Table 3: List and map of sawmills in Dumfries and Galloway area.
The Scottish Forest Industries Cluster also plays a large role in Dumfries and Galloway supporting Scottish Biomass and the Confederation of Forest Industries (UK), CONFOR, are also strong advocates for wood biomass in the area, holding many workshops and providing information for potential suppliers and end users.
Our calculations show that at 30% moisture content 244 tonnes of woodchips would need to be sourced to satisfy the demand of a sixth month heating season. This calculates to 1.34 tonnes per day from October to March. Taking the assumption that a 7.5 tonne lorry, with 30m3 storage volume, is utilised to make deliveries this equates to one delivery every ten days. Therefore with a safety margin of 10 days fuel set aside for supply disruption 60m3 of fuel storage is required.
The table below highlights potential annual costs of this supply option:-
Scenario 1: Woodchips Purchased:
The basis for cost and quantity calculations is shown in the financial analysis section.
Another option, popular in Europe but still growing in the UK, would
be to obtain wood fuel from an Energy Service Company. In this case the
customer is billed, at an agreed price, for heat supplied rather than
fuel supplied. The Energy Service Company usually operates and maintains
the boiler and can either own the boiler or lease it from another company.
It is therefore the ESCo’s responsibility for ensuring heat is supplied
on demand and it is the ESCo is able to choose the fuel source it feels
most suitable for the boiler. The advantage of buying heat and other services
from an ESCo is the little input that the final user needs to have with
the installed biomass system, thus negating any worry about maintenance
and fuel supply that a biomass boiler may pose. The time period of a contract
can be seen as a disadvantage when buying services through an ESCo as
the tarrif may not stay competitive. Also there is a restricted choice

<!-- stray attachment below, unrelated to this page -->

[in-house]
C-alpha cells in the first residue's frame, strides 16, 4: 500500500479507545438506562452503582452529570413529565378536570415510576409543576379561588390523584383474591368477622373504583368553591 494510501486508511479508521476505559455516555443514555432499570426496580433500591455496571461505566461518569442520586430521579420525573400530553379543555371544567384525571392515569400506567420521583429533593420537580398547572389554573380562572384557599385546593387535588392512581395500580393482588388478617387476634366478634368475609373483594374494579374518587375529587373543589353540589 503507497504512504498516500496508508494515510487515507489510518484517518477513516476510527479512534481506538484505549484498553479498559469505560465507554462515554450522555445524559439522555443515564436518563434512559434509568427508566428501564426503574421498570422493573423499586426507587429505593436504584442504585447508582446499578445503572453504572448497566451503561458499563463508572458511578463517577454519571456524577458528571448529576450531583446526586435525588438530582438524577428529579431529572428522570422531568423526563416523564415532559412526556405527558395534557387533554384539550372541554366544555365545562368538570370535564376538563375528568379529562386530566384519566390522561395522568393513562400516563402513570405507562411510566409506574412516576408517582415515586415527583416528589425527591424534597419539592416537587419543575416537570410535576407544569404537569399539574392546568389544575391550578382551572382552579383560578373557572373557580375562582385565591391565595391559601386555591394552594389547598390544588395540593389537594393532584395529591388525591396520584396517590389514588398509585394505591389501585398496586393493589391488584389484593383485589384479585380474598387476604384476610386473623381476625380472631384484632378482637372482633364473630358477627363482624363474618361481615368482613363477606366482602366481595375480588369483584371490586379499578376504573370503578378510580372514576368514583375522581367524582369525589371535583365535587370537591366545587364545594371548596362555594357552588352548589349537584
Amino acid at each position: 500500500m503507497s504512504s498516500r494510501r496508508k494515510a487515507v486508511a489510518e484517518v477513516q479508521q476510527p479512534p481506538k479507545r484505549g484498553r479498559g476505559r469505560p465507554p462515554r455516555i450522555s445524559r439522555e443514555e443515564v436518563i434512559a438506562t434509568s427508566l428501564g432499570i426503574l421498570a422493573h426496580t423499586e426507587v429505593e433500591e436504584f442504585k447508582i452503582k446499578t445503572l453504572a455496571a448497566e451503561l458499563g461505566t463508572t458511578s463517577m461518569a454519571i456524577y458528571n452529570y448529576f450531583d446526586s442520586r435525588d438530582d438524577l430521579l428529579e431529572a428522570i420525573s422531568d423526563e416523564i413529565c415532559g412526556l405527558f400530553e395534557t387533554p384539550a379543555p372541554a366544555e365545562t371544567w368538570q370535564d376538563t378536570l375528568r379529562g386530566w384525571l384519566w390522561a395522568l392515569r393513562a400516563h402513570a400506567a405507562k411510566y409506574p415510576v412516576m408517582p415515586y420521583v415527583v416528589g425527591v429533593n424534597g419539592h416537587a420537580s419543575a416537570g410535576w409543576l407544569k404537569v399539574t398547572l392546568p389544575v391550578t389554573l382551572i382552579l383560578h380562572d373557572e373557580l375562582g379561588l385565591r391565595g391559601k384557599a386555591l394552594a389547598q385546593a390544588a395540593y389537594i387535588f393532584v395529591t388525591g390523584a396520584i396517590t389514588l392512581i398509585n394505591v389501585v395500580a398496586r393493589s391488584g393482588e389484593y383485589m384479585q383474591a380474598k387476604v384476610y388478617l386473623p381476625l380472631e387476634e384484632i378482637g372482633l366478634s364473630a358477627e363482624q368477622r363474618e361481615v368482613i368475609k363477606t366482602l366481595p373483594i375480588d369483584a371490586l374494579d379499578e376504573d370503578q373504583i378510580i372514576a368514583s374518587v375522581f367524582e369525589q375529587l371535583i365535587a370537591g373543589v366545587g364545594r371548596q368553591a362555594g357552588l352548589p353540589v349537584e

of ESCo’s currently in Scotland.
Table 4: List of Energy Service Companies in the UK.
The third option available to Barony College would be to buy in green small round wood from local forestry sources. This small round wood can then be stored on the premises to air dry, and would give Barony College the chance to teach students the processes involved in producing wood chips, such as drying techniques and chipping techniques, which is possible as the college does own its own chipping machine, as well as contribute to a definitive guide of drying methods within the UK.
This option does have the disadvantage of needing two fuel stores, one for the round wood and one for the chips once ready for combustion. In addition the drying period can range from a year to a year and a half which alongside the time required to gain the necessary fuel processing skills could mean this is more of a long term supply option. However, it does offer a cheaper alternative to buying in chips as well as having educational advantages, and can be a possibility in the future after the initial system has been installed.
It has already been stated that at 30% moisture content 244 tonnes of woodchips will be required. For this supply option this equates to purchasing 325 green tonnes. These can be obtained at approximately £18.50/tonne (including transport, Forestry Commission).
Scenario 3: Green Roundwood:
The basis for these cost calculations are found in the financial analysis section..
Both wood fuel and anaerobic digestion are potential biomass fuel sources for Barony Collage. At this stage woodchips seem the most promising fuel source. The strong support for wood as a biomass fuel type in the Dumfries and Galloway area makes the supply look promising for the future, thus reducing the risks of fuel shortages.
Forestry Facts and Figures 2006. A Summery of Statistics about Woodland and Forestry. Economics and Statistics Forestry Commission. Crown 2006, ISBN 0 85538 706 8
Forestry Commission Scotland and Scottish Executive 2007, RR Donnelley. Biomass Action Plan for Scotland. Crown 2007.ISBN 978 0 7559 6506 9.
Forestry facts and figures for the UK can be found at the Forestry Commission website.